Rosehips are full of vitamin C but they are low in pectin, so apples are added to help the jelly to set. Any apples can be used, crab apples are ideal, but any small windfall apples can be used instead if you prefer. More…
Advent in Sweden
Swedes love festivals, decorating their houses, eating special foods and the associated rituals. Not only do they love festivals, they are very good at organising them. Naturally then Swedes love Advent. It is a time when they bask in the warm glow of candles and Advent stars so that everything starts to look Christmassy, especially if it is covered in a blanket of snow. More…
Venison with liquorice sauce
Rådjursfilé med lakritssås
The combination of flavours in this dish is stunning and it makes a wonderful treat for a special occasion. Liquorice, especially salt liquorice, is very popular in Sweden and although it is usually associated with sweet dishes it actually goes really well with venison. More…
Sötpotatissallad (sweet potato salad) may not be the prettiest of salads, but it is full of flavour and makes a nourishing lunch, a good side dish or a splendid addition to a buffet.
Although sweet potatoes are a tropical crop they are popular in Sweden, especially when new potatoes are not in season. They can be cooked and served as a vegetable rather like jacket potatoes, but Swedes tend to prefer to incorporate them into a salad, which is served slightly warm or cold.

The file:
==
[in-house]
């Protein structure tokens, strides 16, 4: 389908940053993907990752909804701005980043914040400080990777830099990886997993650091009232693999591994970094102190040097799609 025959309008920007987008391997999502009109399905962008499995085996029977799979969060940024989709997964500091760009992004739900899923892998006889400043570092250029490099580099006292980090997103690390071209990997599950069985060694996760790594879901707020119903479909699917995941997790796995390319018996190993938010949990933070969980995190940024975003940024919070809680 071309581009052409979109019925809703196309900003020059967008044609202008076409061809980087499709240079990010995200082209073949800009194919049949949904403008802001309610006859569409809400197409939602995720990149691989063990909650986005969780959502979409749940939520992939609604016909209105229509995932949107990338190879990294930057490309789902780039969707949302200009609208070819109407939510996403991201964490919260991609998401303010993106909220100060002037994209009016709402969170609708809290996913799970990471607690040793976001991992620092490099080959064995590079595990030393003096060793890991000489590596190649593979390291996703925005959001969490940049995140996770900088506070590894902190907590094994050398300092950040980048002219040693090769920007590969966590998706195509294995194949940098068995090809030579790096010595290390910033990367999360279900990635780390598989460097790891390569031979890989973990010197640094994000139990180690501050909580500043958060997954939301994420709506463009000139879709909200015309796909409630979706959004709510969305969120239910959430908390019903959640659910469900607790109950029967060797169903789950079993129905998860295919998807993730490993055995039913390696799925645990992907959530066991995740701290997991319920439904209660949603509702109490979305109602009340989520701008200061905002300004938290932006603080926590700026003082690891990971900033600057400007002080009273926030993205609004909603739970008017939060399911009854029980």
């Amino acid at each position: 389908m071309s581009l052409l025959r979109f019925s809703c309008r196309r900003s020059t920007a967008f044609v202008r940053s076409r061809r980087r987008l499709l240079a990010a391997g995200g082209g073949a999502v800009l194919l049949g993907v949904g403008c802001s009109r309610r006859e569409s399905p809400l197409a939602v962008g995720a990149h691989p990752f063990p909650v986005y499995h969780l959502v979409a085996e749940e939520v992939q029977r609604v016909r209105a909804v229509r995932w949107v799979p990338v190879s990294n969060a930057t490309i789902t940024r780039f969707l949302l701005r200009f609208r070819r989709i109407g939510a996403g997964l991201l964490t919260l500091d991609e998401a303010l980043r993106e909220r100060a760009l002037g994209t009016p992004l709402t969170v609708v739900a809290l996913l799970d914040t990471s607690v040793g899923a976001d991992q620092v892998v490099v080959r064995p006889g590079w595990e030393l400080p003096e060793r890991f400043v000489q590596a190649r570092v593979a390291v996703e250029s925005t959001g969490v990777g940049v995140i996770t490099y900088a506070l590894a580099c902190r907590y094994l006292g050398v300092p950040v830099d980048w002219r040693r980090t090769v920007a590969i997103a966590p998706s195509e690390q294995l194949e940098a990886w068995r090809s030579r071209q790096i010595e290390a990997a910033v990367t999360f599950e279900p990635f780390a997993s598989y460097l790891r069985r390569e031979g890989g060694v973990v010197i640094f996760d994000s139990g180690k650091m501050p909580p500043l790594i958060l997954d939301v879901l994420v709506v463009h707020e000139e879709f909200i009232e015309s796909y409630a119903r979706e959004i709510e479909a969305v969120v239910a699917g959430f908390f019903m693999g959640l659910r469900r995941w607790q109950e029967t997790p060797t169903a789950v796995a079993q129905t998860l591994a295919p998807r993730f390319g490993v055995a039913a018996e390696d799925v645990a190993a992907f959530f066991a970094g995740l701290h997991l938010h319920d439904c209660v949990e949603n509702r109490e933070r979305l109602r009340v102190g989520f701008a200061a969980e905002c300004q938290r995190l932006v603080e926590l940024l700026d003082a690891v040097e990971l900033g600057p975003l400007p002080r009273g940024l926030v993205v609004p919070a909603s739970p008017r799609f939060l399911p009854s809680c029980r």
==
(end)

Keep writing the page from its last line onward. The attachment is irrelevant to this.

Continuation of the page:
They are often combined with feta cheese and grains, rice, lentils or quinoa. I usually add some roasted hazelnuts or pistachio nuts for a bit of crunch and either some chopped red chilli, for a hot salad, or some chopped tarragon leaves, for an interesting almost aniseed-like flavour. More…
Sourdough bread in 3 days
Surdegsbröd på 3 dagar
This is my favourite white sourdough recipe! Three days may seem a long time before you actually have anything to eat, but I think the wait is worth it!
Essentially the method is the same as the "one-day" method, but the dough is refrigerated a couple of times, which improves the flavour slightly and makes the dough easier to handle. I particularly recommend this method if:
• You want freshly baked bread on a day when you are busy most of the day,
• You want freshly baked sourdough bread for lunch,
• Your kitchen is too hot, so you are worried about your dough being over-proved,